Although there are some important differences between the two properties, it might be interesting, as they consider the future of the former Farmland fertilizer plant east of Lawrence, for local officials to see what they could learn from Johnson County's experience with the former Sunflower Army Ammunition Plant.
After many years of negotiation and consideration, Johnson County commissioners voted Thursday to turn the development of the Sunflower property near De Soto over to a Kansas City, Mo., company. County officials said Kessinger/Hunter & Co. was chosen because it was the only firm that showed it had the resources to buy the property, clean it up and profitably redevelop it for residential, business and park uses.
Although some observers said the Johnson County Commission was hasty in its decision, the commission is a little like the entertainer who becomes an "overnight success" after toiling for decades in the trenches. Johnson County officials have been working with various proposals for the Sunflower property for many years, including a number of years working with the now-defunct Wizard of Oz theme park proposed by some California developers. Thursday's decision may have taken some people by surprise, but the commission had had ample time to study the issues involved with redeveloping the Sunflower property.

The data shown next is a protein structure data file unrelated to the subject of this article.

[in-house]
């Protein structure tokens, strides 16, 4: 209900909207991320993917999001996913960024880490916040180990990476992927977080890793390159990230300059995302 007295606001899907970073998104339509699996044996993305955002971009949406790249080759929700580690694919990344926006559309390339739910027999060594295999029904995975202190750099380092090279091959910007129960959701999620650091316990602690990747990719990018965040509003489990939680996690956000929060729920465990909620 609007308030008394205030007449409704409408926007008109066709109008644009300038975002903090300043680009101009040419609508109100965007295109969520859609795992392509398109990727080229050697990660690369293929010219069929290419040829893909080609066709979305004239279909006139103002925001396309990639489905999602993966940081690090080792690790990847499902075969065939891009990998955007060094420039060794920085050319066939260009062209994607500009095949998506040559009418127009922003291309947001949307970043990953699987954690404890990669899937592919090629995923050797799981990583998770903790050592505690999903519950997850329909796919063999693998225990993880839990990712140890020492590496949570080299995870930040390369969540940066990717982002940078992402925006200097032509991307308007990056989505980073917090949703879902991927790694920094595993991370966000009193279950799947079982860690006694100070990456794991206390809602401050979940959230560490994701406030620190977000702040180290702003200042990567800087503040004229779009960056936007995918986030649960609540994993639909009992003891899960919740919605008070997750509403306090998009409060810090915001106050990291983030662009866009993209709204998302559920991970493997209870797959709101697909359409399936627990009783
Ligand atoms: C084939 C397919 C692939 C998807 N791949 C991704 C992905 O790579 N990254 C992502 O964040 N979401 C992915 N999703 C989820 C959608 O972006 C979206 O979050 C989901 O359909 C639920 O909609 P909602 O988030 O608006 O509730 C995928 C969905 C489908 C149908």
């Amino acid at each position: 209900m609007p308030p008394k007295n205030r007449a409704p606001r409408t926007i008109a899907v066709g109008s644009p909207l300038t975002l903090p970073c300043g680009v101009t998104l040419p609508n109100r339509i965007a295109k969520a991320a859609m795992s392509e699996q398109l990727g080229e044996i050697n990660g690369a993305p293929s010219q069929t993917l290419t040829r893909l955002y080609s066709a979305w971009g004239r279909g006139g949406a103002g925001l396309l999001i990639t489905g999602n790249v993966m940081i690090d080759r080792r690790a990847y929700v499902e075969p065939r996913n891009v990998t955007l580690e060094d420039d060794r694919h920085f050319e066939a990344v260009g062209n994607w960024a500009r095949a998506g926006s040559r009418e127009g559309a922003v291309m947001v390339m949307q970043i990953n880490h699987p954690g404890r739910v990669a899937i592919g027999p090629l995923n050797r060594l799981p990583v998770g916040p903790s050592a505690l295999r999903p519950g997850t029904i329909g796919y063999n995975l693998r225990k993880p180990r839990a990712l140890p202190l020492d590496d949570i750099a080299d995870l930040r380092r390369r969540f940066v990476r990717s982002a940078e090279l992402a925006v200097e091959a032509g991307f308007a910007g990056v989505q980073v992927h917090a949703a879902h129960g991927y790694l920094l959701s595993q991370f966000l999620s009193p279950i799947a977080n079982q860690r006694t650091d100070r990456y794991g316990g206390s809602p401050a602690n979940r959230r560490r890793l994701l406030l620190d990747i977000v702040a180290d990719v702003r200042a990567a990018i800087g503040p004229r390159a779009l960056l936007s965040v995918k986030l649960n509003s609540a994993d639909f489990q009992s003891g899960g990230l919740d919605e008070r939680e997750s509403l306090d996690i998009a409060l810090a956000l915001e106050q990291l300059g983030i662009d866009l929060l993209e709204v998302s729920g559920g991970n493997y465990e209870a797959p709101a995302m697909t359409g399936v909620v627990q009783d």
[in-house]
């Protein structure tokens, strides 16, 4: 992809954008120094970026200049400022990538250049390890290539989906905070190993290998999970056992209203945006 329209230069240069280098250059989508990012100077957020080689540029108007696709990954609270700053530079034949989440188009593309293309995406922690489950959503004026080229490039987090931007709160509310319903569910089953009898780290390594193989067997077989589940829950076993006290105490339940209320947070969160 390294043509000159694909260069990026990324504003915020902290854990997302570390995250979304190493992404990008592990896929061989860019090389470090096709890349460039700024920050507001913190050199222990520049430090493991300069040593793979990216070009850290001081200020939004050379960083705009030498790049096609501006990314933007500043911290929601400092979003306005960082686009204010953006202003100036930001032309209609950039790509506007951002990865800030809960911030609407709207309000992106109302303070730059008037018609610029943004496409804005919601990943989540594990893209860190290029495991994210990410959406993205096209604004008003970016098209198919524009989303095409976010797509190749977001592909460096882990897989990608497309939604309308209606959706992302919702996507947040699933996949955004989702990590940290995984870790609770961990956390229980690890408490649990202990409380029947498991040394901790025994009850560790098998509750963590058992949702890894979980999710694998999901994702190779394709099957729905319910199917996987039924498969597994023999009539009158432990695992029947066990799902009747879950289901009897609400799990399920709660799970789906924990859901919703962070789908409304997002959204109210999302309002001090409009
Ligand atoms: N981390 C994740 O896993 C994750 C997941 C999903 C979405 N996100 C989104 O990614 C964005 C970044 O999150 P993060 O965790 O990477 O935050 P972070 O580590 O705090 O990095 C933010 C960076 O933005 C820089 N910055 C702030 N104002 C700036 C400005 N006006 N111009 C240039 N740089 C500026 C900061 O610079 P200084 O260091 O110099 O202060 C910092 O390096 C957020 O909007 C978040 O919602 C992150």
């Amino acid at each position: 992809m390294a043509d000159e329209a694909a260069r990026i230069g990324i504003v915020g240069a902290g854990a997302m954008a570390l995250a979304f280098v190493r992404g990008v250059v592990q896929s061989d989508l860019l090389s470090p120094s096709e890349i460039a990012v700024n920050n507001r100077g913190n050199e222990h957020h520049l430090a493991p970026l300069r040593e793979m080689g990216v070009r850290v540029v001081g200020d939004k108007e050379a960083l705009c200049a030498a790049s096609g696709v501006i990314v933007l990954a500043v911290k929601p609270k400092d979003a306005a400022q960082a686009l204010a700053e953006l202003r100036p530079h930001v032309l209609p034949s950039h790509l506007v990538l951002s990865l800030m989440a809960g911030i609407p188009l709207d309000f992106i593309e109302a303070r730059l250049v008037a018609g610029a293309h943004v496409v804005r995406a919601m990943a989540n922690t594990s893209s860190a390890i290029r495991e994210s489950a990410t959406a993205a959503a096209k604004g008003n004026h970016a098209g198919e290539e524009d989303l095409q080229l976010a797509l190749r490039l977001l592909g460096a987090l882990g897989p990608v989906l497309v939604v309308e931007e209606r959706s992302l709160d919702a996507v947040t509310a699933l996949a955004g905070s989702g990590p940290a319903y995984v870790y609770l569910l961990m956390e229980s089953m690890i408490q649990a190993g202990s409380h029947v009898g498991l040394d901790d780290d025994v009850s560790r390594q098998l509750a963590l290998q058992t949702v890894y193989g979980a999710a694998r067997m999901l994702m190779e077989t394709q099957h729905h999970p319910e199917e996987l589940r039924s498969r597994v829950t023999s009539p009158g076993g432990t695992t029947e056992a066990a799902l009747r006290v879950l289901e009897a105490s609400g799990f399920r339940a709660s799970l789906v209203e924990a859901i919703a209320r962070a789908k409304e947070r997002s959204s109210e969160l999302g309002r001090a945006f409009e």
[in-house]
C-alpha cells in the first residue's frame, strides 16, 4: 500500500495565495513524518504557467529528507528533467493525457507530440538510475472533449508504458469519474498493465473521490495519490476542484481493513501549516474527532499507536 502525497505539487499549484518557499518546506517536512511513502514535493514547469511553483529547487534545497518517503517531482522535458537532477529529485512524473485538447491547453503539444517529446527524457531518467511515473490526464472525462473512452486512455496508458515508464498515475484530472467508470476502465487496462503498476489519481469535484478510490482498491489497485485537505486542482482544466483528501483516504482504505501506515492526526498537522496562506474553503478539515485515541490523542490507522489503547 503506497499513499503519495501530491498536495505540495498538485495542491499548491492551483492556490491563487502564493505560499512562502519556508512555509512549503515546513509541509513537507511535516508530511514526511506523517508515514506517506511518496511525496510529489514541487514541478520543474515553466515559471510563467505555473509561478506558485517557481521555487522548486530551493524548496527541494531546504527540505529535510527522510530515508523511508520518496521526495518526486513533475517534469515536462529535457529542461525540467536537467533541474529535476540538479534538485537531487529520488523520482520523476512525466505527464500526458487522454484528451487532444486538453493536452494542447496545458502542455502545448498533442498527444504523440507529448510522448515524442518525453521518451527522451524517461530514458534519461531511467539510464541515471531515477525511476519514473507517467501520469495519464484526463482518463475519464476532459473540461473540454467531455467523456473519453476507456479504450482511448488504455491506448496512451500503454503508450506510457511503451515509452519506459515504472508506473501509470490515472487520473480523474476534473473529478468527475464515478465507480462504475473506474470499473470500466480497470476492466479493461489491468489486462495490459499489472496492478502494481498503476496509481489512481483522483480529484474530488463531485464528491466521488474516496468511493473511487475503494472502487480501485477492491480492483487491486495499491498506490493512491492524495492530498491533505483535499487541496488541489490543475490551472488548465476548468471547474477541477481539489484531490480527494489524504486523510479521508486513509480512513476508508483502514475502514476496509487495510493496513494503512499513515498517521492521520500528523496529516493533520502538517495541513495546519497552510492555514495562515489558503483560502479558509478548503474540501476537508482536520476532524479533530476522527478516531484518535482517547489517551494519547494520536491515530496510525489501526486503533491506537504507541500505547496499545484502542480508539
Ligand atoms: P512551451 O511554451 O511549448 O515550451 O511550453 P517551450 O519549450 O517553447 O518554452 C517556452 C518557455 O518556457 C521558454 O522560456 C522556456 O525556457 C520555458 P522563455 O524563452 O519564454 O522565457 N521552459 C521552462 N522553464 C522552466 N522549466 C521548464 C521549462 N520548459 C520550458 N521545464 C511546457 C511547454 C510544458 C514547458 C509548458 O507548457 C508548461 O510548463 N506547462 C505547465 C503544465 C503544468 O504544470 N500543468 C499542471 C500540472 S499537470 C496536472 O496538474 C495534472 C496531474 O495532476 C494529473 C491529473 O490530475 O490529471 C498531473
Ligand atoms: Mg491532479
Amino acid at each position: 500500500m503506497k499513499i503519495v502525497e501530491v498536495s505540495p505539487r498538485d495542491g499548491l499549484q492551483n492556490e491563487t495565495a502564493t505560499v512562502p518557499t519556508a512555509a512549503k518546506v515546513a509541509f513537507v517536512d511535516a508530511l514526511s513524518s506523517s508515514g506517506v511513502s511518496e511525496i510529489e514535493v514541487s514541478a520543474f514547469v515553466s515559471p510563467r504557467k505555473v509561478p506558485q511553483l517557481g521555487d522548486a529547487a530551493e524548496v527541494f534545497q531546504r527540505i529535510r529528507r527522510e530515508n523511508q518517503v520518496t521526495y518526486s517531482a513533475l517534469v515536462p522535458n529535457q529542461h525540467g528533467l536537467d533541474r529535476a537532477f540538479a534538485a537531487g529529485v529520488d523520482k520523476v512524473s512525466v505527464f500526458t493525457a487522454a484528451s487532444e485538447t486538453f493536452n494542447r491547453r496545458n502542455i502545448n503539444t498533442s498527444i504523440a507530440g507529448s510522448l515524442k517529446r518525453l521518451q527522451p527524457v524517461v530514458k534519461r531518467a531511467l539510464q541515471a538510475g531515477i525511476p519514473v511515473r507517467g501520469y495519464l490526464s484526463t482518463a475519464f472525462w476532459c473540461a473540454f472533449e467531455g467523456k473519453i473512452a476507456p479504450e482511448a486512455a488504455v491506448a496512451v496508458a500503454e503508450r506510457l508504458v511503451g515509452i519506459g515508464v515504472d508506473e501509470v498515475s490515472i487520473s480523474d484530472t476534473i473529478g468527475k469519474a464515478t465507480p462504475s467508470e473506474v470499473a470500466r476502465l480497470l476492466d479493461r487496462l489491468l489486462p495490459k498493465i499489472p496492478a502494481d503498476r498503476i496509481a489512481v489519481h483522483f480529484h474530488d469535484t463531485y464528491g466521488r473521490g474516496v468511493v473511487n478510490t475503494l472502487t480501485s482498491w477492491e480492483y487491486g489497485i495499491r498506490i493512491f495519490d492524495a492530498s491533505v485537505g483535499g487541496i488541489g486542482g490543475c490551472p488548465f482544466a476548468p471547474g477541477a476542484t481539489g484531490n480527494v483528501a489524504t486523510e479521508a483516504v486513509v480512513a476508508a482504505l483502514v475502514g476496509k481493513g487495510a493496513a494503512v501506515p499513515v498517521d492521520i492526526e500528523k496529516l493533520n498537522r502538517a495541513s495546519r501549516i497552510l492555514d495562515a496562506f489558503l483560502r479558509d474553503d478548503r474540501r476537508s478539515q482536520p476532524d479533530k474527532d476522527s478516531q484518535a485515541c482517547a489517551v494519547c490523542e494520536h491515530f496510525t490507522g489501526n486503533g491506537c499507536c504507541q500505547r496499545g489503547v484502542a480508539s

One of the key aspects of Thursday's decision is that commissioners rejected the idea of the Johnson County government acting as developer of the property. Johnson County must acquire the property from the federal government, which has declared the site surplus property and will transfer it only to a local government, not a private company. Johnson County then will be able to transfer the land to the private firm but plans to establish a "redevelopment authority" to oversee the redevelopment and maintain a certain level of county control.
The Farmland property in Lawrence is similar to the Sunflower site in a couple of key ways. Both are located in the important Kansas Highway 10 corridor, a prime area for development between Lawrence and Kansas City. Both also have significant environmental cleanup concerns because of the manufacturing facilities that previously were located there.
But there also are important differences. The Farmland site, at 467 acres, is far smaller than the 9,065-acre Sunflower site. And Farmland is privately owned, not government surplus.
Nonetheless, Lawrence and Douglas County officials might find certain aspects of the Sunflower process instructive. Johnson County officials have decided not to take on a developer's role or the risks that go with it. Because it's difficult to know exactly how much the environmental cleanup at these sites will cost, that's a significant issue that will have to be dealt with by whoever develops the Sunflower or the Farmland property.
It also may be interesting to look at the role Johnson County will play in the Sunflower redevelopment. The fact that the land must go through the county before going to the developer gives the county an opportunity to maintain some control over the process. If the Lawrence property goes directly from Farmland to a private developer, the only governmental control probably would come from local planning and zoning regulations.
The Farmland property is an important site for Lawrence and has the potential to be a great asset for the community. The Sunflower property doesn't provide an exact comparison, but local officials should see what they can learn from the Johnson County experience.